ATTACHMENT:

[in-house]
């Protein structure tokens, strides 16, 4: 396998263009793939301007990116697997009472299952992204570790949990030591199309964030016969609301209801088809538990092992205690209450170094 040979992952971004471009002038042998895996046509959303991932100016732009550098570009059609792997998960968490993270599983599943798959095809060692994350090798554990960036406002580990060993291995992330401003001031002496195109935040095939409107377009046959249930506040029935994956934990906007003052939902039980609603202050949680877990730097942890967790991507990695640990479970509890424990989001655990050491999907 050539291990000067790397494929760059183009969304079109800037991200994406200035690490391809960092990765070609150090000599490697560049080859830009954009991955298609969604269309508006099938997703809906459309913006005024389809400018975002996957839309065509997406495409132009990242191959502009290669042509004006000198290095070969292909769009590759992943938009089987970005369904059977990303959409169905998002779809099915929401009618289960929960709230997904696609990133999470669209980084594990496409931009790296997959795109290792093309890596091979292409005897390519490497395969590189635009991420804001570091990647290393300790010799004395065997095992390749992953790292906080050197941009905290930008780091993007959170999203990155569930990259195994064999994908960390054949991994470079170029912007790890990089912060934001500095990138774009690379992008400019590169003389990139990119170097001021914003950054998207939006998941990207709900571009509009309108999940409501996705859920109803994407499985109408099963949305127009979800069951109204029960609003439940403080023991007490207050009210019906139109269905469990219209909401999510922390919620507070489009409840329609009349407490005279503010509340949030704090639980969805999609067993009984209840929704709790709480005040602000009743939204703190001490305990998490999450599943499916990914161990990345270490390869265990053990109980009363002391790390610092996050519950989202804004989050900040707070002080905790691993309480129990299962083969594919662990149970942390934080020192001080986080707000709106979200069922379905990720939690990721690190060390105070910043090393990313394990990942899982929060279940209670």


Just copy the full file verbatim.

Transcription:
[in-house]
């Protein structure tokens, strides 16, 4: 396998263009793939301007990116697997009472299952992204570790949990030591199309964030016969609301209801088809538990092992205690209450170094 040979992952971004471009002038042998895996046509959303991932100016732009550098570009059609792997998960968490993270599983599943798959095809060692994350090798554990960036406002580990060993291995992330401003001031002496195109935040095939409107377009046959249930506040029935994956934990906007003052939902039980609603202050949680877990730097942890967790991507990695640990479970509890424990989001655990050491999907 050539291990000067790397494929760059183009969304079109800037991200994406200035690490391809960092990765070609150090000599490697560049080859830009954009991955298609969604269309508006099938997703809906459309913006005024389809400018975002996957839309065509997406495409132009990242191959502009290669042509004006000198290095070969292909769009590759992943938009089987970005369904059977990303959409169905998002779809099915929401009618289960929960709230997904696609990133999470669209980084594990496409931009790296997959795109290792093309890596091979292409005897390519490497395969590189635009991420804001570091990647290393300790010799004395065997095992390749992953790292906080050197941009905290930008780091993007959170999203990155569930990259195994064999994908960390054949991994470079170029912007790890990089912060934001500095990138774009690379992008400019590169003389990139990119170097001021914003950054998207939006998941990207709900571009509009309108999940409501996705859920109803994407499985109408099963949305127009979800069951109204029960609003439940403080023991007490207050009210019906139109269905469990219209909401999510922390919620507070489009409840329609009349407490005279503010509340949030704090639980969805999609067993009984209840929704709790709480005040602000009743939204703190001490305990998490999450599943499916990914161990990345270490390869265990053990109980009363002391790390610092996050519950989202804004989050900040707070002080905790691993309480129990299962083969594919662990149970942390934080020192001080986080707000709106979200069922379905990720939690990721690190060390105070910043090393990313394990990942899982929060279940209670």